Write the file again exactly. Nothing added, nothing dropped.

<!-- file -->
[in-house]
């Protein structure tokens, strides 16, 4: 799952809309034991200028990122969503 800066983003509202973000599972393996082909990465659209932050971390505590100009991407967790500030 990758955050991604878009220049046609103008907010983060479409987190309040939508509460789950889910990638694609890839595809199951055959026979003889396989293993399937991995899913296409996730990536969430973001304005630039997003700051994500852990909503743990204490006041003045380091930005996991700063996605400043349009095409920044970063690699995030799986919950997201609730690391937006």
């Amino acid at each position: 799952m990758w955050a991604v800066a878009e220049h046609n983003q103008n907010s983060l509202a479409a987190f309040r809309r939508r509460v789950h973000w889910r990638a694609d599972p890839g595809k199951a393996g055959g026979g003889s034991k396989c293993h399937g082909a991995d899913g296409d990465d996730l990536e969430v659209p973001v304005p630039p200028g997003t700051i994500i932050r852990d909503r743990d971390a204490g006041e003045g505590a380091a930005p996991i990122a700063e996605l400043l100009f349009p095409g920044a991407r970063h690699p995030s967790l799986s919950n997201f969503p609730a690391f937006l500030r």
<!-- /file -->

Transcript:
[in-house]
């Protein structure tokens, strides 16, 4: 799952809309034991200028990122969503 800066983003509202973000599972393996082909990465659209932050971390505590100009991407967790500030 990758955050991604878009220049046609103008907010983060479409987190309040939508509460789950889910990638694609890839595809199951055959026979003889396989293993399937991995899913296409996730990536969430973001304005630039997003700051994500852990909503743990204490006041003045380091930005996991700063996605400043349009095409920044970063690699995030799986919950997201609730690391937006």
């Amino acid at each position: 799952m990758w955050a991604v800066a878009e220049h046609n983003q103008n907010s983060l509202a479409a987190f309040r809309r939508r509460v789950h973000w889910r990638a694609d599972p890839g595809k199951a393996g055959g026979g003889s034991k396989c293993h399937g082909a991995d899913g296409d990465d996730l990536e969430v659209p973001v304005p630039p200028g997003t700051i994500i932050r852990d909503r743990d971390a204490g006041e003045g505590a380091a930005p996991i990122a700063e996605l400043l100009f349009p095409g920044a991407r970063h690699p995030s967790l799986s919950n997201f969503p609730a690391f937006l500030r």